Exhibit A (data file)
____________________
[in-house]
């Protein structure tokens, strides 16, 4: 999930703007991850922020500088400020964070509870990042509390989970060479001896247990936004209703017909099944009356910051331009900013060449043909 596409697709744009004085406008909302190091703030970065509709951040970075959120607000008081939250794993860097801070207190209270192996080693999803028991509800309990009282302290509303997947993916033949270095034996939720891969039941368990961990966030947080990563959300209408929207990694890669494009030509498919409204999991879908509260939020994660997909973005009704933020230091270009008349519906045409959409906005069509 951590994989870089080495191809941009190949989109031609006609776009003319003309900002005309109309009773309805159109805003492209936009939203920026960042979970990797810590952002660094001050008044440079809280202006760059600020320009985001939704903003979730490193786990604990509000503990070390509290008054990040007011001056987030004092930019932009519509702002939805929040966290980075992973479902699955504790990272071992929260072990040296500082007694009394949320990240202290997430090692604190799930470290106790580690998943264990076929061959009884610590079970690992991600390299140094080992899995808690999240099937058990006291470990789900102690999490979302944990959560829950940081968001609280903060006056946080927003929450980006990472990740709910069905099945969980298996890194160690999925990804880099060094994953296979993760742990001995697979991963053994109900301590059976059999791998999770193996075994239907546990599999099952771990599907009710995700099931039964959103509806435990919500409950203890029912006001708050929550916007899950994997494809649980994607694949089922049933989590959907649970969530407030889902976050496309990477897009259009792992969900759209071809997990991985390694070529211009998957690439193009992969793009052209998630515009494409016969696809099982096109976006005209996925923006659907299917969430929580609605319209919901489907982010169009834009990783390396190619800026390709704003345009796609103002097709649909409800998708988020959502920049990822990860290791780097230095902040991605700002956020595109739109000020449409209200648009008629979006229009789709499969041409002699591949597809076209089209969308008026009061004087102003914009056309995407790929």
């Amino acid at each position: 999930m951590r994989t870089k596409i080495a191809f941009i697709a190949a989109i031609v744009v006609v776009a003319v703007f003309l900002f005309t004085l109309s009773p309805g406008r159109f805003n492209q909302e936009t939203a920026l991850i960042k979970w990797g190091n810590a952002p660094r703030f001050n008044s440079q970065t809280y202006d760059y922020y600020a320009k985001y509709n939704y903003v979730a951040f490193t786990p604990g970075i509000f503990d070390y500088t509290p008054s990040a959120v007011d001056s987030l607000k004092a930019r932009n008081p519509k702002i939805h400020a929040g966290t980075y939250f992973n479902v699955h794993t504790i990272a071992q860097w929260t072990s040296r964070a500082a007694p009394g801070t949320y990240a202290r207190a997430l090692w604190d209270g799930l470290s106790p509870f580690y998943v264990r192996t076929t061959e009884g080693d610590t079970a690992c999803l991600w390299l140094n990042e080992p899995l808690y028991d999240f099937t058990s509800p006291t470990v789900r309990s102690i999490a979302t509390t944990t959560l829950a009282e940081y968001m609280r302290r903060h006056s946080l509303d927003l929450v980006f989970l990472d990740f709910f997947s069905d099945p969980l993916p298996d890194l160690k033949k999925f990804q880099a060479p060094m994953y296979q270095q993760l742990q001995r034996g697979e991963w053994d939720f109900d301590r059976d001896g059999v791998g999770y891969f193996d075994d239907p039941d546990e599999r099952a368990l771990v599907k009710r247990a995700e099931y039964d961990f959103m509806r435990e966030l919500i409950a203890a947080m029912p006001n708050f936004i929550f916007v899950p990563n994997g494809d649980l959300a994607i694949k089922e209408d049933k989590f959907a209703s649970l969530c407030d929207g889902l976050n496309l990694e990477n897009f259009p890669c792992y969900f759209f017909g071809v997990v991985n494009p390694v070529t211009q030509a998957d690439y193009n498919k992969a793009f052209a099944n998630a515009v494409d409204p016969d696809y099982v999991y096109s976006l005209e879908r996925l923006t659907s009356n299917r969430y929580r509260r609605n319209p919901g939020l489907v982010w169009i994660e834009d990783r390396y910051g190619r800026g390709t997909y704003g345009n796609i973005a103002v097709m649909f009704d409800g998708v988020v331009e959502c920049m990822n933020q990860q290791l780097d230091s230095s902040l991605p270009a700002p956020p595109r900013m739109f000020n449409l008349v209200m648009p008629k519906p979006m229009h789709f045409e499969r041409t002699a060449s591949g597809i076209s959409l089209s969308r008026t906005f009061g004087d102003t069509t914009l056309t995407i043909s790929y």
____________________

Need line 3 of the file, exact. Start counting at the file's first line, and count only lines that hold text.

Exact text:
């Amino acid at each position: 999930m951590r994989t870089k596409i080495a191809f941009i697709a190949a989109i031609v744009v006609v776009a003319v703007f003309l900002f005309t004085l109309s009773p309805g406008r159109f805003n492209q909302e936009t939203a920026l991850i960042k979970w990797g190091n810590a952002p660094r703030f001050n008044s440079q970065t809280y202006d760059y922020y600020a320009k985001y509709n939704y903003v979730a951040f490193t786990p604990g970075i509000f503990d070390y500088t509290p008054s990040a959120v007011d001056s987030l607000k004092a930019r932009n008081p519509k702002i939805h400020a929040g966290t980075y939250f992973n479902v699955h794993t504790i990272a071992q860097w929260t072990s040296r964070a500082a007694p009394g801070t949320y990240a202290r207190a997430l090692w604190d209270g799930l470290s106790p509870f580690y998943v264990r192996t076929t061959e009884g080693d610590t079970a690992c999803l991600w390299l140094n990042e080992p899995l808690y028991d999240f099937t058990s509800p006291t470990v789900r309990s102690i999490a979302t509390t944990t959560l829950a009282e940081y968001m609280r302290r903060h006056s946080l509303d927003l929450v980006f989970l990472d990740f709910f997947s069905d099945p969980l993916p298996d890194l160690k033949k999925f990804q880099a060479p060094m994953y296979q270095q993760l742990q001995r034996g697979e991963w053994d939720f109900d301590r059976d001896g059999v791998g999770y891969f193996d075994d239907p039941d546990e599999r099952a368990l771990v599907k009710r247990a995700e099931y039964d961990f959103m509806r435990e966030l919500i409950a203890a947080m029912p006001n708050f936004i929550f916007v899950p990563n994997g494809d649980l959300a994607i694949k089922e209408d049933k989590f959907a209703s649970l969530c407030d929207g889902l976050n496309l990694e990477n897009f259009p890669c792992y969900f759209f017909g071809v997990v991985n494009p390694v070529t211009q030509a998957d690439y193009n498919k992969a793009f052209a099944n998630a515009v494409d409204p016969d696809y099982v999991y096109s976006l005209e879908r996925l923006t659907s009356n299917r969430y929580r509260r609605n319209p919901g939020l489907v982010w169009i994660e834009d990783r390396y910051g190619r800026g390709t997909y704003g345009n796609i973005a103002v097709m649909f009704d409800g998708v988020v331009e959502c920049m990822n933020q990860q290791l780097d230091s230095s902040l991605p270009a700002p956020p595109r900013m739109f000020n449409l008349v209200m648009p008629k519906p979006m229009h789709f045409e499969r041409t002699a060449s591949g597809i076209s959409l089209s969308r008026t906005f009061g004087d102003t069509t914009l056309t995407i043909s790929y």